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    Can anyone please help me here??

    I am still having major connectivity issues. Everything was fine this morning and then now the TP-Link antenna will not connect witht the router though the internal antenna does (with a very weak signal). The utility software crashed twice and I have been unable to get it to connect after five attempts including after rebooting both the computer and router. Since the internal antenna gets a signal, I can only conclude that the fault is with the TP-Link antenna.

  10. #10
    Members NJCurmudgeon is on a distinguished road
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    It failed to connect again and the software utility crashed "TWCU.exe has stopped working."

  11. #11
    Members NJCurmudgeon is on a distinguished road
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    And now it gave the disconnected USB sound though the blue light is steady. An error message popped open "Please pug in a wireless adapter."

  12. #12
    Members NJCurmudgeon is on a distinguished road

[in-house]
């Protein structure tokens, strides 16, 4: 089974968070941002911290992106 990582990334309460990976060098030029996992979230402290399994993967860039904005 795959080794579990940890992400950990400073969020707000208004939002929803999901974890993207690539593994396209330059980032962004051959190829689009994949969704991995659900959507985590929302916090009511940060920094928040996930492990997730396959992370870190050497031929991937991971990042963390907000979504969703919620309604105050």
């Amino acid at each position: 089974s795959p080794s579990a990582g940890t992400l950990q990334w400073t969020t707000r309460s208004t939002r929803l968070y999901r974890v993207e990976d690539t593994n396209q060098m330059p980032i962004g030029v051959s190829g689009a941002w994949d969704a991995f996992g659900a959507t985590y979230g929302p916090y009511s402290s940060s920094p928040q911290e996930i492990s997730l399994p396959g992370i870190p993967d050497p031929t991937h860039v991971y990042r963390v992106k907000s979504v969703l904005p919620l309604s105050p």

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    It has to be the TP-Link antenna that is faulty. I have a laptop set up right next to the tower and it access the WiFi fine - that's what I am using now. The software crashes, doesn't recognize that the adapter is in fact plugged in, and keeps dropping the signal.

    How can I either fix this or else get my money back?

  13. #13
    Members NJCurmudgeon is on a distinguished road
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    Tap, tap, tap...this thing on!?

  14. #14
    Members NJCurmudgeon is on a distinguished road
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    So I guess that this forum is as useless as TP-Link products. Good to know.

  15. #15
    Members NJCurmudgeon is on a distinguished road
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    Hey! A client just asked me if I had any recommendations for fitting out the WiFi in their new office. Guess what brand I WON'T be recommending! Lemme give you a hint - starts with T, ends with P and has "-Link" tacked onto it. Good job - you lost two customers. If I am able to cost you more, I will gladly do so.